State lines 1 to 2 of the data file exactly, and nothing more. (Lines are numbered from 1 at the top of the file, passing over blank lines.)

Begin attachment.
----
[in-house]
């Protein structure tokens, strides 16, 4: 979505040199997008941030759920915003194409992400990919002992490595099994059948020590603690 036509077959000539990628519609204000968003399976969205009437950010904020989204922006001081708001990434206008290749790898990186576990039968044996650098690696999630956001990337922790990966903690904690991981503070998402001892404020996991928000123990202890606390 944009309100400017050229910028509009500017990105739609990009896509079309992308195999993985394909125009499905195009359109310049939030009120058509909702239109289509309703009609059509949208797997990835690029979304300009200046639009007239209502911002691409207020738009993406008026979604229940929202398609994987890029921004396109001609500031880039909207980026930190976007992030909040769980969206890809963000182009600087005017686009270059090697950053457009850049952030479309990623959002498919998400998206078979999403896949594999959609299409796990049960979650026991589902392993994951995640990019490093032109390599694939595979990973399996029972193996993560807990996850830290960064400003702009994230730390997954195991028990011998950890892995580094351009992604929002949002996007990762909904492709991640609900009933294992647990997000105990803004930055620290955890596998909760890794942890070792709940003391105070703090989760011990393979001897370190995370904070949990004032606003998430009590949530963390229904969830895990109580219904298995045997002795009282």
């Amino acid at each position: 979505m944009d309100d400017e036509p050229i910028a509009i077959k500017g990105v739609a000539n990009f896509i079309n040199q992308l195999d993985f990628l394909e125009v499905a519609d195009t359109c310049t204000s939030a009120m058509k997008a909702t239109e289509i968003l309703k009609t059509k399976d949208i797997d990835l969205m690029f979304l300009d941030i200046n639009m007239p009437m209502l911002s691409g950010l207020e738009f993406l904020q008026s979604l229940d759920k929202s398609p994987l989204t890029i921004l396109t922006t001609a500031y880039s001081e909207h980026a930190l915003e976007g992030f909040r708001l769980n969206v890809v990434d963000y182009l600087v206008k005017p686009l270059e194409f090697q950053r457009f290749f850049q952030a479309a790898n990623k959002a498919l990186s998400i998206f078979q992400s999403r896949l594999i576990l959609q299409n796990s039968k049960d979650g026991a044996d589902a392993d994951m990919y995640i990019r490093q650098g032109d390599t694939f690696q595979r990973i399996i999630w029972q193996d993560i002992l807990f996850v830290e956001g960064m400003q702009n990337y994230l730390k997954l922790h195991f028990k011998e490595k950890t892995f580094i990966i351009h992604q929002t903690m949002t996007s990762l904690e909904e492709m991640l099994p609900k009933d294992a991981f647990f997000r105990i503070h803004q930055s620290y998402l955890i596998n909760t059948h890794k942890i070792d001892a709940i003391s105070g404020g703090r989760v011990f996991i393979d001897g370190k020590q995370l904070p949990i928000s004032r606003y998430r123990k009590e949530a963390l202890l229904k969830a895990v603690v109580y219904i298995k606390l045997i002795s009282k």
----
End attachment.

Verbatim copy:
[in-house]
């Protein structure tokens, strides 16, 4: 979505040199997008941030759920915003194409992400990919002992490595099994059948020590603690 036509077959000539990628519609204000968003399976969205009437950010904020989204922006001081708001990434206008290749790898990186576990039968044996650098690696999630956001990337922790990966903690904690991981503070998402001892404020996991928000123990202890606390 944009309100400017050229910028509009500017990105739609990009896509079309992308195999993985394909125009499905195009359109310049939030009120058509909702239109289509309703009609059509949208797997990835690029979304300009200046639009007239209502911002691409207020738009993406008026979604229940929202398609994987890029921004396109001609500031880039909207980026930190976007992030909040769980969206890809963000182009600087005017686009270059090697950053457009850049952030479309990623959002498919998400998206078979999403896949594999959609299409796990049960979650026991589902392993994951995640990019490093032109390599694939595979990973399996029972193996993560807990996850830290960064400003702009994230730390997954195991028990011998950890892995580094351009992604929002949002996007990762909904492709991640609900009933294992647990997000105990803004930055620290955890596998909760890794942890070792709940003391105070703090989760011990393979001897370190995370904070949990004032606003998430009590949530963390229904969830895990109580219904298995045997002795009282």